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Precepts: Legacy vs. Temptation, Art, Liturgy

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Welcome back to my Precepts series—inspired by meaningful thoughts, insights, and discoveries I have during each week, and intentionally designed to help make your life just a little bit better. Enjoy!

You can find the Precepts series in its entirety here.

Precept 93: Legacy vs. Temptation

Here’s something many people – especially men – don’t realize about building a legacy: legacy can serve as a powerful shield against temptation, particularly the nasty Ls of laziness and lust. For example, let’s say that you have heeded the sage advice shared with me on this podcast by legacy expert Rich Christiansen and woven together for your family an impressive family crest that perhaps hangs proudly above the fireplace; a mission statement of family values displayed on the family living room wall; a family financial trust and family banking system; rites of passage clearly defined for the children; deep traditions built around Easter, Christmas, Thanksgiving and other holidays, and so on. How likely are you going to be to throw that all away or to violate everything that legacy stands for by deciding you are going to shirk providing for your family and fueling that legacy with hard and deep work and opt to instead sleep in or spend a little extra time on TikTok at the office? Or worse yet, trade your entire marriage relationship and parenthood for a few pleasurable moments in the sack with an attractive woman you met while traveling?

Yes – a sense of pride in the family name, a deep love for preparing and providing that is rooted in equipping your progeny and loved ones to survive, a sense of purpose and meaning derived from having other human beings who you are responsible for caring for, and a mental, spiritual, and biological connection to the thousands of human beings who will bear your image in future generations to come – are all highly advisable and perhaps even crucial elements to being prepared for and protected against the temptations that the world will inevitably send your way, don’t you think?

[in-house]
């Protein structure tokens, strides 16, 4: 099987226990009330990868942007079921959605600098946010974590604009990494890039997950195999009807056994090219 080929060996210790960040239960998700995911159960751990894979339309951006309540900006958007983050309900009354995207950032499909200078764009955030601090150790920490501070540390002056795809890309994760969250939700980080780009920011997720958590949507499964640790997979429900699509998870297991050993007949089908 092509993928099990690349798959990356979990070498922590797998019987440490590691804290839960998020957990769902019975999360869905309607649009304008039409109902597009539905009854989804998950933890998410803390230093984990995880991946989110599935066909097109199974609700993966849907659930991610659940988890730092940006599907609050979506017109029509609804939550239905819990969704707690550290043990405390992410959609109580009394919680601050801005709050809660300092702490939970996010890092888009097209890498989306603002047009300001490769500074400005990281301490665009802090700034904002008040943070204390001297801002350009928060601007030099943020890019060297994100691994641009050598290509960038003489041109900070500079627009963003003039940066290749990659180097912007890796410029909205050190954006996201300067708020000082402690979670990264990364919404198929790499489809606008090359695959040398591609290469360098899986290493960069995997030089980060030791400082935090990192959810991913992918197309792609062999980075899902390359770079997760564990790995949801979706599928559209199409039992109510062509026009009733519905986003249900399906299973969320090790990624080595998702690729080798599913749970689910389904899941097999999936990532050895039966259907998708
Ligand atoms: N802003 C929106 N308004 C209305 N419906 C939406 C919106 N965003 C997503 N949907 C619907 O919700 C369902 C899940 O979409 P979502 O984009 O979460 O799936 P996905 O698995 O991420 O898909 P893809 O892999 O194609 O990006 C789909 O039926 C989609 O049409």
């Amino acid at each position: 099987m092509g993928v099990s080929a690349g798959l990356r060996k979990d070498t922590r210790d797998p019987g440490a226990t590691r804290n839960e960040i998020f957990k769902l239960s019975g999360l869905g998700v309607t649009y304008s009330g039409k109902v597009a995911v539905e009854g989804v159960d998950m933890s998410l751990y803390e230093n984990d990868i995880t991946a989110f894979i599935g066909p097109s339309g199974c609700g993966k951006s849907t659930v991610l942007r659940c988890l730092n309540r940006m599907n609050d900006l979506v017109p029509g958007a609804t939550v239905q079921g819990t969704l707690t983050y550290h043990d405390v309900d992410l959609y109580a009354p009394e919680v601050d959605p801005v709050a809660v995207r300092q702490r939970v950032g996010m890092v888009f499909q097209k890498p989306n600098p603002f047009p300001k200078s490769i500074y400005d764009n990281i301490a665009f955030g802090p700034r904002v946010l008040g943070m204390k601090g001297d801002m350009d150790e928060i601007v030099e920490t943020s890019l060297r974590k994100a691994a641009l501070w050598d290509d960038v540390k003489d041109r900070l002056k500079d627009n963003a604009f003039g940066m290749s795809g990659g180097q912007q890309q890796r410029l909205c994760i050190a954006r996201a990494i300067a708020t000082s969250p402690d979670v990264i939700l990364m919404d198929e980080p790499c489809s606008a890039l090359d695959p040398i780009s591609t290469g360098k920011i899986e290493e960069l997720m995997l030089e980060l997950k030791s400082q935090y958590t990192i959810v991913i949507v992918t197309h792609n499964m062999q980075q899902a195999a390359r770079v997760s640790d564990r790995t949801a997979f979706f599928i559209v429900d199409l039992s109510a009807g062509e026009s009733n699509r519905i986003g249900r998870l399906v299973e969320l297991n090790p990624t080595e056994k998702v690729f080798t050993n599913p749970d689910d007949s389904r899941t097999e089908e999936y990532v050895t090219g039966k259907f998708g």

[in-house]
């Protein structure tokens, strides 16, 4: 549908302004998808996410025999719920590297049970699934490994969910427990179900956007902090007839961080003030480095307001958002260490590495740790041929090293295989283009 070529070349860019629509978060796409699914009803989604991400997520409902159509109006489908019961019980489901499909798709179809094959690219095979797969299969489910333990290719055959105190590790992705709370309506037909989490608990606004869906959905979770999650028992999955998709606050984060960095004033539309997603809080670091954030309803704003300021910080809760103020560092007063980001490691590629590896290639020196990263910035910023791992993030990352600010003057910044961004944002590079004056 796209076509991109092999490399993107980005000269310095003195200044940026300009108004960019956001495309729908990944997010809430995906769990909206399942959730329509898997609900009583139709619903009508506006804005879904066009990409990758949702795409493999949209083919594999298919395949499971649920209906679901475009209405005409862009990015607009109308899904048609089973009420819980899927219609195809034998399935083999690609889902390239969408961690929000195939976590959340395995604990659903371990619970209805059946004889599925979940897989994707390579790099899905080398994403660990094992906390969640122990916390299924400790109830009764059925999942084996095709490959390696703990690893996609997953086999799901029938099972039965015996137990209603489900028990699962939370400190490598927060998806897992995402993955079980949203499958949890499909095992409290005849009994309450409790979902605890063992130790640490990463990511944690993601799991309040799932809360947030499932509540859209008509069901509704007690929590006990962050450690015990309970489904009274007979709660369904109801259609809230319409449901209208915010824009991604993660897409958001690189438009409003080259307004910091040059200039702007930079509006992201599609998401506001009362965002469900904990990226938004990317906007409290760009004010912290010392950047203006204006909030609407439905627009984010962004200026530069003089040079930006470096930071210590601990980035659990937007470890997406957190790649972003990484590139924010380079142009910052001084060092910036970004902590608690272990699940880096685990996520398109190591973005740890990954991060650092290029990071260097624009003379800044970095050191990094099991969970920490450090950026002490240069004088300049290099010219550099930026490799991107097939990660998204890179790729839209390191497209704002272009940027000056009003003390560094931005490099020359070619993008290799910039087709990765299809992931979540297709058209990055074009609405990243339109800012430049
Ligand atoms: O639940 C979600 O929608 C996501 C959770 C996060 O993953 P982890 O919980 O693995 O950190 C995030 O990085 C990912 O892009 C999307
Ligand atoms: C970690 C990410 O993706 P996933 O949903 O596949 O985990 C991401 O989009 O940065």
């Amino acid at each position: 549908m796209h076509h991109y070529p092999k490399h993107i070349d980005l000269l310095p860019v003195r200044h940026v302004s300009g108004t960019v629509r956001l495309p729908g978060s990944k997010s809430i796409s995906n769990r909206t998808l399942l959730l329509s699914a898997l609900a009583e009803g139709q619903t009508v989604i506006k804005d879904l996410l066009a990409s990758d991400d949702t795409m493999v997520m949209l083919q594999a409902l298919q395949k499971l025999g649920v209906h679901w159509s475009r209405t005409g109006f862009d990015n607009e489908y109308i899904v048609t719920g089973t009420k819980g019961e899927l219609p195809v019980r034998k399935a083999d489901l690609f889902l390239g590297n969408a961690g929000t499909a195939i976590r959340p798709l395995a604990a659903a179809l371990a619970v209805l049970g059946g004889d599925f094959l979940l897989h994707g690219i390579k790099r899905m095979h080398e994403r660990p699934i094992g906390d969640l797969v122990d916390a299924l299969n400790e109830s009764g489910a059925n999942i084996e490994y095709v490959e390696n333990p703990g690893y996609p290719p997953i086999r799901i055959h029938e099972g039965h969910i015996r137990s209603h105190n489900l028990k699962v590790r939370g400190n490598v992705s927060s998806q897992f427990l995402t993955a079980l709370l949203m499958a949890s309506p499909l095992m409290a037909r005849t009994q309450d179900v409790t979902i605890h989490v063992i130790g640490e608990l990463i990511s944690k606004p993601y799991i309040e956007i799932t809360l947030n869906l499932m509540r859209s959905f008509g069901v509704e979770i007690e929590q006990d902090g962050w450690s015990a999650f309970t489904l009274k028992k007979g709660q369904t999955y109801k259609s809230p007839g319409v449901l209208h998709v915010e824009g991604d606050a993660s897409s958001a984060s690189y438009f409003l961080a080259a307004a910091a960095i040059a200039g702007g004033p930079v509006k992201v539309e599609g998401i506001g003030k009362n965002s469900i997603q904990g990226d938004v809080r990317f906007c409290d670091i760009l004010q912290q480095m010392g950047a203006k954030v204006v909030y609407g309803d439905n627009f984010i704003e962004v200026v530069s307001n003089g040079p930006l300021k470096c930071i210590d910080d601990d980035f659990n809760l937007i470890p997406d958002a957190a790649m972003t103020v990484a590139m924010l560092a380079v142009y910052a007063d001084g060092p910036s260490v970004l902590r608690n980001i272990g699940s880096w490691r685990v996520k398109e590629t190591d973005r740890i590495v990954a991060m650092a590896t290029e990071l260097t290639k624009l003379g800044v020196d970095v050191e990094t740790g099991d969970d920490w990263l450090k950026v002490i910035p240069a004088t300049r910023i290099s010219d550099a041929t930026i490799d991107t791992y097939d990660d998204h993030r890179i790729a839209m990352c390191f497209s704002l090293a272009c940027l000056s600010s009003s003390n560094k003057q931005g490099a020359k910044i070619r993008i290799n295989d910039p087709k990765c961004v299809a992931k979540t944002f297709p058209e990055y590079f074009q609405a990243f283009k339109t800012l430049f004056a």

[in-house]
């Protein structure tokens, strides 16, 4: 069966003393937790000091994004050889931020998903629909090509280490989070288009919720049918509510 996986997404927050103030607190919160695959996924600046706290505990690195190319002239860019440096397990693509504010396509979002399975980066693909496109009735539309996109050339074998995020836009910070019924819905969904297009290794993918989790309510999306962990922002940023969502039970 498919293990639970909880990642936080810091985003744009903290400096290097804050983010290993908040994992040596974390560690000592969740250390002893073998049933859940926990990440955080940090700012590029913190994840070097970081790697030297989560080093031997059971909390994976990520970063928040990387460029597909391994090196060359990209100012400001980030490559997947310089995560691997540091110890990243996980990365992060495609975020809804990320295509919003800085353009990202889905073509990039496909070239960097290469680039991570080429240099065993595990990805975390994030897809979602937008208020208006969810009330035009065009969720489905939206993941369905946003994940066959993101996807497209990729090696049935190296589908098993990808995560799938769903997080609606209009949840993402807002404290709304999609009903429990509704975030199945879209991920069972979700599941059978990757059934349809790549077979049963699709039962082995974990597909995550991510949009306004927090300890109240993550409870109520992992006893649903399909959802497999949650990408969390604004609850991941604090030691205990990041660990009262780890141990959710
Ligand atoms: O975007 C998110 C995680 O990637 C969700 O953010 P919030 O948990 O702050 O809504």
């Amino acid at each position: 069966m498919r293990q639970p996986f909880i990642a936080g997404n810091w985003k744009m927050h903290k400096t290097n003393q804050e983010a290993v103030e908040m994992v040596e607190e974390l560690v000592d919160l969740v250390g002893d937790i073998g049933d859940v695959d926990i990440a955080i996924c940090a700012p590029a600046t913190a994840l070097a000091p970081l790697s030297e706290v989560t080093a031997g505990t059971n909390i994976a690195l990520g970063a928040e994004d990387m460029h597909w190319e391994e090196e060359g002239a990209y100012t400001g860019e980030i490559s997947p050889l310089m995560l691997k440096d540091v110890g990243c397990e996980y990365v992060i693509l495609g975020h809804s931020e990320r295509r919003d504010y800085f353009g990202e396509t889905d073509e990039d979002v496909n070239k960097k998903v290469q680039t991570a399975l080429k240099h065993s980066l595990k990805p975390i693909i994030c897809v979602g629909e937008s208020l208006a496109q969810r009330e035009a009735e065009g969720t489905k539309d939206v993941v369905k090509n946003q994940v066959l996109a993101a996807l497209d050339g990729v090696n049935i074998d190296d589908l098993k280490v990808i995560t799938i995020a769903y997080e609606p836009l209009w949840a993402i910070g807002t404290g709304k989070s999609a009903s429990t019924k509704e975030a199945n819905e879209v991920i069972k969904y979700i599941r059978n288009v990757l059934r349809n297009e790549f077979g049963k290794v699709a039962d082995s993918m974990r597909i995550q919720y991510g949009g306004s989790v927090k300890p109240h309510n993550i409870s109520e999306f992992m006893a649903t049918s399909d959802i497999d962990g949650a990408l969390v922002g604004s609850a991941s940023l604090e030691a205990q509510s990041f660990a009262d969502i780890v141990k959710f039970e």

As Deuteronomy 28:1-6 says,

“And if you faithfully obey the voice of the Lord your God, being careful to do all his commandments that I command you today, the Lord your God will set you high above all the nations of the earth. And all these blessings shall come upon you and overtake you, if you obey the voice of the Lord your God. Blessed shall you be in the city, and blessed shall you be in the field. Blessed shall be the fruit of your womb and the fruit of your ground and the fruit of your cattle, the increase of your herds and the young of your flock. Blessed shall be your basket and your kneading bowl…”

Precept 94: Your Art